That will be important not just for Creative Scotland and the regularly funded organisations, but for others beyond that. We should not forget that there are important cultural organisations and people operating in the arts community in Scotland who do not come under the RFO umbrella, and we need to think about them at the same time. The same applies there: how can we help everybody who is involved in the arts and the cultural scene in Scotland to give as much advance notice as possible of not only particular funding issues, but other problems?

Creative Scotland is very keen to help, as is the Scottish Government, along with the other Government agencies. Time is important, along with ensuring that we are aware of the scale of the challenge. That is why I gave the answer that I did to Mr Cameron at the start of the meeting. I recognise the scale of the pressures that the culture and arts community faces.

It goes without saying at great length that those pressures are also being felt elsewhere in the economy, beyond culture and the arts, but we are talking today about that specific area. One of the big jobs that we will have to do is to help regularly funded organisations and national companies, and we have made announcements about their funding, as well as those that are supported through other funding streams but are not RFOs.

Mark Ruskell

That is good to hear, but I want to stick with the particular pressures that are being faced by regularly funded organisations and those that are in a similar position but get their funding from elsewhere. We heard last week about the disproportionate benefit that those organisations bring, and I want to relate that to the national performance framework indicators that the Government has set—attendance, participation, growth in the cultural economy and the number of people who work in the arts and culture.

Last week, we were told about an arts organisation that operates in Huntly that gets £100,000 a year. It supports 50 artists and puts on 200 events a year. It has a wider economic benefit and spin-off in that town and its surrounding rural communities. That organisation is hitting all the indicators and strengthening our performance in culture. Will there be an impact if even a small number of such organisations go to the wall?

Angus Robertson

There is a very strong case to be made that some of the biggest impacts might be felt through the endangerment of the smaller and smallest organisations. You mentioned a semi-rural community where there is a much smaller population, and that organisation might be the only arts and cultural outlet in that small community. If it was to close, there would be nothing.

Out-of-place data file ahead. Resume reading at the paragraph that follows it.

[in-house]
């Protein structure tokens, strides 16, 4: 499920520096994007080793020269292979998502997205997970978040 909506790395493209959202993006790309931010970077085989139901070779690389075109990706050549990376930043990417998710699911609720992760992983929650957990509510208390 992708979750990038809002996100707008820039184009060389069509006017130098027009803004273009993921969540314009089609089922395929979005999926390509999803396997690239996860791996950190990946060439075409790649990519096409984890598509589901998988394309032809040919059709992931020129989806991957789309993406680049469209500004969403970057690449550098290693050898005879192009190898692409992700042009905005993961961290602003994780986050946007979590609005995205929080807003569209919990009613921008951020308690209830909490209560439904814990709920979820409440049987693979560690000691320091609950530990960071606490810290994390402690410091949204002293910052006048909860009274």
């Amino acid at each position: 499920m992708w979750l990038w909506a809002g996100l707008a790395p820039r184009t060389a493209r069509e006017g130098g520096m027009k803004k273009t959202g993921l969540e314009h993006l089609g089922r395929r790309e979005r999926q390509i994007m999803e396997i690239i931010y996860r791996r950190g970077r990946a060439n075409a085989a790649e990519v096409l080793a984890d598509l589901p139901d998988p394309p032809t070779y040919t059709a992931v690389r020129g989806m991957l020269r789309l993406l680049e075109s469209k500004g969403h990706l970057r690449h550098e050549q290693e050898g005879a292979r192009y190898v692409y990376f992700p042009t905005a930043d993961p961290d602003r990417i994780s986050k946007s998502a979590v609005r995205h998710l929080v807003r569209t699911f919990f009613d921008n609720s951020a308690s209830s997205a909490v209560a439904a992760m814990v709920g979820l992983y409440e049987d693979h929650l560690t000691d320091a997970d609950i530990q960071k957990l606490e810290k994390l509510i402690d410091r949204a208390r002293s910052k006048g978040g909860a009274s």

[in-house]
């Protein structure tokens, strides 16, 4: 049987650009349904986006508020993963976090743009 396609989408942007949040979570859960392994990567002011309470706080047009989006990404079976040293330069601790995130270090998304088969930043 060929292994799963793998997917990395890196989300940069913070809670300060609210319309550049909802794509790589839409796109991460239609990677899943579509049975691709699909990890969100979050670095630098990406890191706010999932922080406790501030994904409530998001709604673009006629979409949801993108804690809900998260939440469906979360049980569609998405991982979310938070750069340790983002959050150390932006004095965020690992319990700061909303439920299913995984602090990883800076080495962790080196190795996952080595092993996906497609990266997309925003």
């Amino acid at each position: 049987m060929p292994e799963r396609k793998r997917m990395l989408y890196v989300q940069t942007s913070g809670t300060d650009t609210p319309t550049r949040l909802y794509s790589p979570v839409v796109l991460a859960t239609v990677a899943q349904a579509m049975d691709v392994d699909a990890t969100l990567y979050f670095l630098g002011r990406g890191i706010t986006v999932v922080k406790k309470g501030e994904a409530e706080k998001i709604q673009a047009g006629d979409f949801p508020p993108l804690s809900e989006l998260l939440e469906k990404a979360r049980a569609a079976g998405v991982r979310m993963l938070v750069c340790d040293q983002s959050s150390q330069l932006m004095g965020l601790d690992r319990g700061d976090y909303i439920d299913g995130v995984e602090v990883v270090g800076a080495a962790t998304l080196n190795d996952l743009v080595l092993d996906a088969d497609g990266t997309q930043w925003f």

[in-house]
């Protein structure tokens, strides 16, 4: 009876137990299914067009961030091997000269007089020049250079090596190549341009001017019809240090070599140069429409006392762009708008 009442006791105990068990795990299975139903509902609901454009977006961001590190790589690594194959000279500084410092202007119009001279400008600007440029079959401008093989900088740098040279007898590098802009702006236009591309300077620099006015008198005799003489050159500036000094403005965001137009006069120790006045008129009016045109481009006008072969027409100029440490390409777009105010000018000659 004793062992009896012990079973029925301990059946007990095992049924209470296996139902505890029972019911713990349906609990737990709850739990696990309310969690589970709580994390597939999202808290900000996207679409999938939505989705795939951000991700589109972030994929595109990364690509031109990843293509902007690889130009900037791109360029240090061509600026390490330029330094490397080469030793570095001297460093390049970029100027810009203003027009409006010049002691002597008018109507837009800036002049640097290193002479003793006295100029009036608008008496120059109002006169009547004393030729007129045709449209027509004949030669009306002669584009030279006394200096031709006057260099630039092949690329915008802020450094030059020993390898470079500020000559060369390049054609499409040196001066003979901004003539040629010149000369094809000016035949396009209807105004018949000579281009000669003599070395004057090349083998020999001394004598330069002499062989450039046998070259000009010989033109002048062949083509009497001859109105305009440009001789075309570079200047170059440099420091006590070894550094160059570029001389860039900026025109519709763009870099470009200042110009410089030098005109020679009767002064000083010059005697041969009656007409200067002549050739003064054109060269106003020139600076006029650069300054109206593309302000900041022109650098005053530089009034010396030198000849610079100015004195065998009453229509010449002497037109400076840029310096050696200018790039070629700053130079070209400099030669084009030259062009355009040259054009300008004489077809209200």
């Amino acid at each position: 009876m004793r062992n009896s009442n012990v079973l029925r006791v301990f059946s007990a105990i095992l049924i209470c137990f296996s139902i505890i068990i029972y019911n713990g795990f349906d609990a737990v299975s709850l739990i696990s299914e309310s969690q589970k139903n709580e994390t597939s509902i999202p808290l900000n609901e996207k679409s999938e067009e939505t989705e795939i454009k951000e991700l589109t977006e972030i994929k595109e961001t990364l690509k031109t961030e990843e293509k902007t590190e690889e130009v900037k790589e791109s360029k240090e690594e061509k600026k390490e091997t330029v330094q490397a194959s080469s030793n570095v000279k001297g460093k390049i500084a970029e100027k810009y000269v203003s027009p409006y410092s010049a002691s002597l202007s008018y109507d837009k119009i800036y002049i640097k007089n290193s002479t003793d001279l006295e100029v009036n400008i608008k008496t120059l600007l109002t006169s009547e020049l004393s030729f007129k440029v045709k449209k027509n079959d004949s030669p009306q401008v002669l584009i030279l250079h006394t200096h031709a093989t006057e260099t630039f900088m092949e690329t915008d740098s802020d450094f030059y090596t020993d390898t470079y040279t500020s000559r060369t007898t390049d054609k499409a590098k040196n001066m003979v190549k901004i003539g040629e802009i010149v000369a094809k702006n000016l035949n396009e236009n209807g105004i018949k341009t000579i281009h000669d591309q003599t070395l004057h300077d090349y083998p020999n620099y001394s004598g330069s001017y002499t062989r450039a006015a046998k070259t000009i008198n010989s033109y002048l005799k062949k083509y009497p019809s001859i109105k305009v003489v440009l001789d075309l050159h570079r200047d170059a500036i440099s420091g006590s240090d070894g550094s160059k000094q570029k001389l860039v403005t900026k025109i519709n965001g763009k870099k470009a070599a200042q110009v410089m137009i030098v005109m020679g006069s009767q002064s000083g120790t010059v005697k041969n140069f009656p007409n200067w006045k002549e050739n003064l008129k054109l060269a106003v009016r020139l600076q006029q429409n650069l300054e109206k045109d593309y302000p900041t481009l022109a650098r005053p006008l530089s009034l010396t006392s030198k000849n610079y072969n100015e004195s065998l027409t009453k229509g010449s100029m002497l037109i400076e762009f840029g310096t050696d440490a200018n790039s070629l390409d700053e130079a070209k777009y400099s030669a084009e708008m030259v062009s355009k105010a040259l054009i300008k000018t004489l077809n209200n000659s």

Is that a serious situation? Absolutely—of course it is. It is therefore absolutely right that the Government is doing everything that it can for the directly funded national companies, that Creative Scotland is doing everything that it can for the regularly funded organisations, and that we are both doing what we can for the smaller organisations for which we have responsibility.

There is also a local government dimension to this. There is funding and support for culture from local government, and we are seeking to work more on that with our colleagues in the Convention of Scottish Local Authorities. For example, my culture minister colleague Neil Gray has been meeting culture leads.

We need to be cognisant of the value and the importance of art for art’s sake—I have now said that twice, because it is so important—but I think that we all agree that the economic and broader benefits that we have been talking about are the prize in linking culture with the wider governmental and societal benefits of mainstreaming culture. Going backwards is obviously not a good thing, so I am seized of ensuring that we have the time to consider where there are particular risks or warning mechanisms around particular groups or organisations, and the kinds of intervention that can be made to reduce those risks.

Will that be successful in all cases? I hope so, and I am certainly minded to work very closely with our colleagues in Creative Scotland and local government to make sure that it is.

Mark Ruskell

We had some evidence from grass-roots music venues that there is a need to ensure that the big economic drivers, such as stadium gigs and big shows that are extremely profitable, transfer some of that wealth and value through to grass-roots music venues in particular. The same could be said for screen productions in Scotland. There is increased investment into Screen Scotland, which is great. It will certainly drive growth in the cultural economy, but how do we get the value from the big productions and the big gigs down into the grass roots again? It could involve ticket levies or some form of payment for those who are making Netflix movies in Scotland.

Angus Robertson

The first thing for me to say is that it is important to have an open mind about all those things. I certainly do, and I know that Creative Scotland is updating its funding approach, so I am sure that people there will have listened to the points that you have made. If there are particular suggestions, I encourage you and others with an interest in the matter to take them up directly with Creative Scotland, which has the responsibility. For understandable reasons, we have an arm’s length between Government and the funding of particular projects, who prioritises what one thinks is important and the relative value of all those things.